Massive dark matter halos are required to keep spiral galaxies stable.
    Otherwise they would tear apart.
    The same is said for galactic clusters.
    Well my challenge is to assume dark matter does not exist.
    Construct a set of field equations that accounts for galaxy rotation curves, galactic clusters, and gravitational lensing.
    Include a property of space that appears as dark matter when applied to mass concentrations on galactic scales,
    and appears as the expansion / acceleration of space within the voids.
  9. May 15, 2014 #8

    I did not find any restrictions in the forums guidelines in regards to the type of questions I was asking.
    If my posting is inappropriate to the forum, I apologize.
    I was looking for a lively dialog on the subject, with those who have a deeper understanding of GR, given the current results to detect dark matter at the LHC and at deep mine shaft detectors.
    Again if this topic is not within scope, please remove it from any further conversations.
  10. May 16, 2014 #9
    No neutrinos do not fall into the category of hot dark matter, neutrinos is its own particle species. Hot dark matter was one possible forms of dark matter, however the dark matter today is cold dark matter. MOND as you said tried to remove the dark matter component, however it failed to do so as it requires dipole dark matter in certain distribution curves.

    by the way there is new evidence that supports dark matter as possibly being sterile neutrinos. With possible observational evidence. However its still under debate

    http://arxiv.org/abs/1402.4119 and http://arxiv.org/abs/1402.2301

    by the way dark matter took quite a long time to be accepted, more scientists than you can imagine have tried to replace the dark matter component. This site however does not support the development of personal theories. Discussion of theories are restricted to peer reviewed theories with peer reviewed support. So MOND is acceptable to discuss for example.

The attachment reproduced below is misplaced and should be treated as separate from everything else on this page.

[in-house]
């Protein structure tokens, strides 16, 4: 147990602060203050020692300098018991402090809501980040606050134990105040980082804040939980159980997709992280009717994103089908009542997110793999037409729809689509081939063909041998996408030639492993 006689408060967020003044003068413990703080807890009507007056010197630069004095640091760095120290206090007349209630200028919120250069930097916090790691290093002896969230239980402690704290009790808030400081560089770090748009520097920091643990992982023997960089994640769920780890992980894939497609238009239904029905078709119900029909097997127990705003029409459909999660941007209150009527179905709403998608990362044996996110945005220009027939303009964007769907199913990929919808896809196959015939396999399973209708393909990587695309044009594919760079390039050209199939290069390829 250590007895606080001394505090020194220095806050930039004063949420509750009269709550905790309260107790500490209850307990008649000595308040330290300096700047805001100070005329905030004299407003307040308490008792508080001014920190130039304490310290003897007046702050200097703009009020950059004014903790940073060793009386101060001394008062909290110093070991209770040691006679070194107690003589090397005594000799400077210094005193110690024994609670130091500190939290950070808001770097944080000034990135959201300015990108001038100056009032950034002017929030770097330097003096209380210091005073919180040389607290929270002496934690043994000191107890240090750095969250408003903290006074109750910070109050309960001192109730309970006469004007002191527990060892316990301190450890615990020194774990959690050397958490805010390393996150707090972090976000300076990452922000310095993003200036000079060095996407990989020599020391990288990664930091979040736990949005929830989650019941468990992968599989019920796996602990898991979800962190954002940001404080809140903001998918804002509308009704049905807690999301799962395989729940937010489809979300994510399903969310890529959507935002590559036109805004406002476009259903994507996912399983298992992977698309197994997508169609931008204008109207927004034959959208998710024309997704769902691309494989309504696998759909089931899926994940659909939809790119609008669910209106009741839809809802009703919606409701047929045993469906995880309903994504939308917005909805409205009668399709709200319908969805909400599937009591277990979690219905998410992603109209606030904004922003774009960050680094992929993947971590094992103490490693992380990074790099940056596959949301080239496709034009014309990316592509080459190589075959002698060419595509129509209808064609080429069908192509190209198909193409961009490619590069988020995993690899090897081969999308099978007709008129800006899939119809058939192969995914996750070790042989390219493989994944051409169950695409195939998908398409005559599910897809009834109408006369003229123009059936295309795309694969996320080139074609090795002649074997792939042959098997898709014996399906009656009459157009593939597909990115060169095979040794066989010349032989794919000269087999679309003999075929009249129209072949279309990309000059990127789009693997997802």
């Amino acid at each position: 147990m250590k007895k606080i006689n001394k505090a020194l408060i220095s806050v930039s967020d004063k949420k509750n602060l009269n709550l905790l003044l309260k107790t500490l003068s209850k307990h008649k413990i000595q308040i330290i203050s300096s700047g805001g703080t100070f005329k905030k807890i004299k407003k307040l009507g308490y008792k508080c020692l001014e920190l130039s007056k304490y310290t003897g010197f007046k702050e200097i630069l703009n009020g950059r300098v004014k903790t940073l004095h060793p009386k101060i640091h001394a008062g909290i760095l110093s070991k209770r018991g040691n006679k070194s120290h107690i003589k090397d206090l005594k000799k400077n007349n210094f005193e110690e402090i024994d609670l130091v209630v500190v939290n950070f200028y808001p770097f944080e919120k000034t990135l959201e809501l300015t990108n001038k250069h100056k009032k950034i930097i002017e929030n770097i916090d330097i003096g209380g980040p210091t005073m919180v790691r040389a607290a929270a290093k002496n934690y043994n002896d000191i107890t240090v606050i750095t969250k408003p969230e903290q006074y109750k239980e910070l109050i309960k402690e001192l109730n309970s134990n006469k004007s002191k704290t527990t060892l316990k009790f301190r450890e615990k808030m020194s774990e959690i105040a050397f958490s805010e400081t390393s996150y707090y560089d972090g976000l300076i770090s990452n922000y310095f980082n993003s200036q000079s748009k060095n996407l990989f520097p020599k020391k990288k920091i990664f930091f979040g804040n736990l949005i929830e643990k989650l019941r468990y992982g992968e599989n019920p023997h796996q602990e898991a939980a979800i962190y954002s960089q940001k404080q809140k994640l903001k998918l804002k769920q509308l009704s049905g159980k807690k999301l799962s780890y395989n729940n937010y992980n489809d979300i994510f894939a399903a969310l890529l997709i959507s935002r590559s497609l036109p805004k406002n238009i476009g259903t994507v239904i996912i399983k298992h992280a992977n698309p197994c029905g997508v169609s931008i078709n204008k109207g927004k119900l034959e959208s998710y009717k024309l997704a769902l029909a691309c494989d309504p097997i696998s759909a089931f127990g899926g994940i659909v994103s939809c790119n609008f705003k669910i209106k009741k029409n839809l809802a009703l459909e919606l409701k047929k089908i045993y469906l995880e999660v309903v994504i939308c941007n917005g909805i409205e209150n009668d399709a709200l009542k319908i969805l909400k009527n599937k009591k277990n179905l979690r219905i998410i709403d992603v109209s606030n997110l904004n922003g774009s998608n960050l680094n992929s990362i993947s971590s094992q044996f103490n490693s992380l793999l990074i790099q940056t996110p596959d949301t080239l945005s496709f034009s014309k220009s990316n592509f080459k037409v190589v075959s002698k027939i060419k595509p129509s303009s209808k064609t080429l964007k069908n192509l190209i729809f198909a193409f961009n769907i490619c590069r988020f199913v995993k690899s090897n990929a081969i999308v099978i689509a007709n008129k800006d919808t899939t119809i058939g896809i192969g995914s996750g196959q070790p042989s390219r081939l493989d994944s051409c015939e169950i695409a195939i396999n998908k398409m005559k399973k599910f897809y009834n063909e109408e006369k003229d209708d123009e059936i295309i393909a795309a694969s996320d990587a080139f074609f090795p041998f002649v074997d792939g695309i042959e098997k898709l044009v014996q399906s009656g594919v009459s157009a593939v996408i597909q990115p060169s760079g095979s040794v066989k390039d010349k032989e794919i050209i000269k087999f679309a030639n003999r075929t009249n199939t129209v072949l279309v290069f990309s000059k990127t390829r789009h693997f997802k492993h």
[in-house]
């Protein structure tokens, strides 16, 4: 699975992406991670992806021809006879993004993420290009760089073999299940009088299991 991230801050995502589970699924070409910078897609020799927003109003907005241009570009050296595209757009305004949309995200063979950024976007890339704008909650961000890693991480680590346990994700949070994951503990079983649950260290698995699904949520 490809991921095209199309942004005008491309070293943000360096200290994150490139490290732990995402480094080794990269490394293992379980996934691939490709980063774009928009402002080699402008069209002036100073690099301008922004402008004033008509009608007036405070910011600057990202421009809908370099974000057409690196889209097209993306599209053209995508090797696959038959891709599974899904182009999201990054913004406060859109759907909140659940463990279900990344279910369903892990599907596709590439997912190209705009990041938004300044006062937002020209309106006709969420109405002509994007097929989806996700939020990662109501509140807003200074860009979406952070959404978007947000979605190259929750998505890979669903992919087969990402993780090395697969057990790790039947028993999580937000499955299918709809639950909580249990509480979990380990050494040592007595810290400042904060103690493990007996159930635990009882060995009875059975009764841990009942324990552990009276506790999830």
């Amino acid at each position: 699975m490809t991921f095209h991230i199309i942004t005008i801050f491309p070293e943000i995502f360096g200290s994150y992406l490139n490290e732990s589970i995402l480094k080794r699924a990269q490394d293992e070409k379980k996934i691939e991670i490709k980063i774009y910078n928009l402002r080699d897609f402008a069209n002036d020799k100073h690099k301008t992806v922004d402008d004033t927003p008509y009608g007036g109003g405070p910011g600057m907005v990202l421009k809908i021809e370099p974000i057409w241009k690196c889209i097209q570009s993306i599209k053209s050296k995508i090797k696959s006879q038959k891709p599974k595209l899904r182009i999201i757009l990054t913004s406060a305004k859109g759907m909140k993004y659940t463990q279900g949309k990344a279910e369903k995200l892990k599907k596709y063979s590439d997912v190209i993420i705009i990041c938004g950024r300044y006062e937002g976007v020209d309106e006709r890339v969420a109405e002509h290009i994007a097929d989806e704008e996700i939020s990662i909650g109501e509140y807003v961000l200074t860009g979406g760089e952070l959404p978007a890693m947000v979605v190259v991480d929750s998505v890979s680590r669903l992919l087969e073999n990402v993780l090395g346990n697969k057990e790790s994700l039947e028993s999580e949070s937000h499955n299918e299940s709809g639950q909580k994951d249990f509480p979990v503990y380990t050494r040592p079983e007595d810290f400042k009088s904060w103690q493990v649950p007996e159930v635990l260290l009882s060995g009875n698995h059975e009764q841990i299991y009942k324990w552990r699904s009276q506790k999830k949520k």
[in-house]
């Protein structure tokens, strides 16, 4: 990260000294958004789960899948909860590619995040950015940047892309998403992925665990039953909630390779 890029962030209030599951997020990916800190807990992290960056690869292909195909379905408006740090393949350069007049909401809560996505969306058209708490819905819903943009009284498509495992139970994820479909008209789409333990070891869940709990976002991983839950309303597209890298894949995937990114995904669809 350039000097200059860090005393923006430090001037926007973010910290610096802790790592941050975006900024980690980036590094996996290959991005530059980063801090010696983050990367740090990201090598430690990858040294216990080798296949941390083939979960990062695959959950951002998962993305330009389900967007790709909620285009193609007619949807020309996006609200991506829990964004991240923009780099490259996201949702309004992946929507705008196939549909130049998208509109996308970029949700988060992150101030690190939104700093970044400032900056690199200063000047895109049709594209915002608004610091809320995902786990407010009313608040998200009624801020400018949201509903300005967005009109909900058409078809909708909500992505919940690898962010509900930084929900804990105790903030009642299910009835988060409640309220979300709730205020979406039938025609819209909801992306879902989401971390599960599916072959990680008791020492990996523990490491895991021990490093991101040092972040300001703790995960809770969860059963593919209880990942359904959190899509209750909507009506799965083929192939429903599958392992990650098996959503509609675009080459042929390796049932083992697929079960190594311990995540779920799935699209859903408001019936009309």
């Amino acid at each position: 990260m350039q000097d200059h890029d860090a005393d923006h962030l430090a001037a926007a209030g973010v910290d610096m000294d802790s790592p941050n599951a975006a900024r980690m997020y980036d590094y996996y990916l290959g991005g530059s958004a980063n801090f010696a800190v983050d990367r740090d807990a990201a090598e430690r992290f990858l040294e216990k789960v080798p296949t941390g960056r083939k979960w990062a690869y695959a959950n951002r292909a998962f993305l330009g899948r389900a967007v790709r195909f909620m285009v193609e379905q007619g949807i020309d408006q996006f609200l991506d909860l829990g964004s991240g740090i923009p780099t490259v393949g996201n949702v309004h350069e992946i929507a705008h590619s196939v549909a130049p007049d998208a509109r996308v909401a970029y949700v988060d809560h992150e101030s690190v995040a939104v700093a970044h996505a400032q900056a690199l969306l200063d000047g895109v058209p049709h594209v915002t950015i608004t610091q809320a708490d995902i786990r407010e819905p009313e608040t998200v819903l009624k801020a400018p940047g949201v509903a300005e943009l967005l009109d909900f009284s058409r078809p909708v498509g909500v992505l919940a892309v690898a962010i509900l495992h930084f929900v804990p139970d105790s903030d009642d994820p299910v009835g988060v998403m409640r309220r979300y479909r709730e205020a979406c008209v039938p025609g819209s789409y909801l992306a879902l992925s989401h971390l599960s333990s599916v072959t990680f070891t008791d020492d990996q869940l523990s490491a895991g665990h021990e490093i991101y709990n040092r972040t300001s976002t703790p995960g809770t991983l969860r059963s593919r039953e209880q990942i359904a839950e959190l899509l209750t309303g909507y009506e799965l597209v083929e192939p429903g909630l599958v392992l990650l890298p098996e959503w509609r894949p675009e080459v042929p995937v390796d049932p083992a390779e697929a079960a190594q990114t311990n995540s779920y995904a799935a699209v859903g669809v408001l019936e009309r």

Last edited: May 16, 2014
  11. May 16, 2014 #10


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    Jkarpin, Thank you for your considerate response. I have no control over what posts appear here. My suggestion was based on this entry under "SITE INFO" at the top of each page:

    "Discussion Guidelines

    Generally, in the forums we do not allow the following:

    Personal theories or speculations that go beyond or counter to generally-accepted science"

    Since Dark Matter is now generally-accepted science, and since you have not posted any peer-reviewed reference(s) which buttress your claims or that discuss your challenge, I have requested our Monitor to look into this for all of us. Only he or she has the authority to close this thread, if deemed inappropriate.

    By the way, I share your idea about the great challenge it is to explain/identify Dark Matter. I'd personally like to see it go away, but of course we don't do science with emotions.

    Cheers, Bobbywhy
  12. May 16, 2014 #11


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    A neutrino is not a WIMP (weakly interacting massive particle). Although they are only weakly interacting, they are certainly by no means massive (in fact, they are so light, one usually treats them cosmologically like radiation). The neutrino background is certainly taken into account already and it is many orders of magnitude too small to be a real candidate for dark matter.

    What COULD be a WIMP would be a massive sterile neutrino (4th flavor from the 3 known flavors). These we have certainly NOT detected yet.

    As for the OP's inquiry. I have not seen the calculation done myself, but I have every confidence that the astrophysicists who study galactic motion have taken into account General Relativistic effects. I don't think they are so incompetent as to let such an already available "answer" elude them.

    However, even without doing any calculations, we know that galaxies are not very dense objects (a star every few light years or so does not make it dense!). Therefore, although the "total curvature" over the entire galaxy is appreciable (galaxies make for good gravitational lenses, for example), the intra-galactic dynamics should not be affected much by general relativity (I expect metric deviations from the Newtonian case to be small).
  13. May 16, 2014 #12
  14. May 16, 2014 #13

    D H

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    Discussions of personal theories are not allowed at this site.

    Thread closed.